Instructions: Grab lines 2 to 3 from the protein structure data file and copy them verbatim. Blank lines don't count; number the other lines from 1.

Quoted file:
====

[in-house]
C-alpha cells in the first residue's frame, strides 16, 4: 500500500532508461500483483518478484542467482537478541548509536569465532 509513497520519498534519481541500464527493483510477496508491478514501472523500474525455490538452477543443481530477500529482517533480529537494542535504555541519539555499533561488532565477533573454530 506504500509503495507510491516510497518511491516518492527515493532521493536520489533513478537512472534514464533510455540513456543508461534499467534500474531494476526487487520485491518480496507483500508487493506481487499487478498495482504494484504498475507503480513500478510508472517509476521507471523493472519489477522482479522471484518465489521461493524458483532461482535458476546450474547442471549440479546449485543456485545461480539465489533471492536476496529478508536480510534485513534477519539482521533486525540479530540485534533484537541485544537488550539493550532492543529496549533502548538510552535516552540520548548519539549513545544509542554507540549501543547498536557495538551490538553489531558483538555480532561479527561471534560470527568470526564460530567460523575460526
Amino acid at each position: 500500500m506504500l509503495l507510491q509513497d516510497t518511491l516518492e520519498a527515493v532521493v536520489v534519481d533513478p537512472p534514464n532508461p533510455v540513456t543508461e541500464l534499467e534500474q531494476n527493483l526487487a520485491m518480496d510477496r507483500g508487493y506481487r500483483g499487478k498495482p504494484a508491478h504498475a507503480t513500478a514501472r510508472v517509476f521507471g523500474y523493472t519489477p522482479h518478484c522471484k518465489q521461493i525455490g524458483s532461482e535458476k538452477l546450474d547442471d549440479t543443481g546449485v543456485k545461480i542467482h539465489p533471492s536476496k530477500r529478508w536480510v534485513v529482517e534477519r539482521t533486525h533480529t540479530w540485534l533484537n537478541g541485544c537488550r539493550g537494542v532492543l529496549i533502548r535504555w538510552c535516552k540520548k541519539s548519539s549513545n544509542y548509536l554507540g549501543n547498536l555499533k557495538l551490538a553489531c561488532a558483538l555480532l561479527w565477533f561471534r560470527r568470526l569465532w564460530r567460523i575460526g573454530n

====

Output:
C-alpha cells in the first residue's frame, strides 16, 4: 500500500532508461500483483518478484542467482537478541548509536569465532 509513497520519498534519481541500464527493483510477496508491478514501472523500474525455490538452477543443481530477500529482517533480529537494542535504555541519539555499533561488532565477533573454530 506504500509503495507510491516510497518511491516518492527515493532521493536520489533513478537512472534514464533510455540513456543508461534499467534500474531494476526487487520485491518480496507483500508487493506481487499487478498495482504494484504498475507503480513500478510508472517509476521507471523493472519489477522482479522471484518465489521461493524458483532461482535458476546450474547442471549440479546449485543456485545461480539465489533471492536476496529478508536480510534485513534477519539482521533486525540479530540485534533484537541485544537488550539493550532492543529496549533502548538510552535516552540520548548519539549513545544509542554507540549501543547498536557495538551490538553489531558483538555480532561479527561471534560470527568470526564460530567460523575460526
Amino acid at each position: 500500500m506504500l509503495l507510491q509513497d516510497t518511491l516518492e520519498a527515493v532521493v536520489v534519481d533513478p537512472p534514464n532508461p533510455v540513456t543508461e541500464l534499467e534500474q531494476n527493483l526487487a520485491m518480496d510477496r507483500g508487493y506481487r500483483g499487478k498495482p504494484a508491478h504498475a507503480t513500478a514501472r510508472v517509476f521507471g523500474y523493472t519489477p522482479h518478484c522471484k518465489q521461493i525455490g524458483s532461482e535458476k538452477l546450474d547442471d549440479t543443481g546449485v543456485k545461480i542467482h539465489p533471492s536476496k530477500r529478508w536480510v534485513v529482517e534477519r539482521t533486525h533480529t540479530w540485534l533484537n537478541g541485544c537488550r539493550g537494542v532492543l529496549i533502548r535504555w538510552c535516552k540520548k541519539s548519539s549513545n544509542y548509536l554507540g549501543n547498536l555499533k557495538l551490538a553489531c561488532a558483538l555480532l561479527w565477533f561471534r560470527r568470526l569465532w564460530r567460523i575460526g573454530n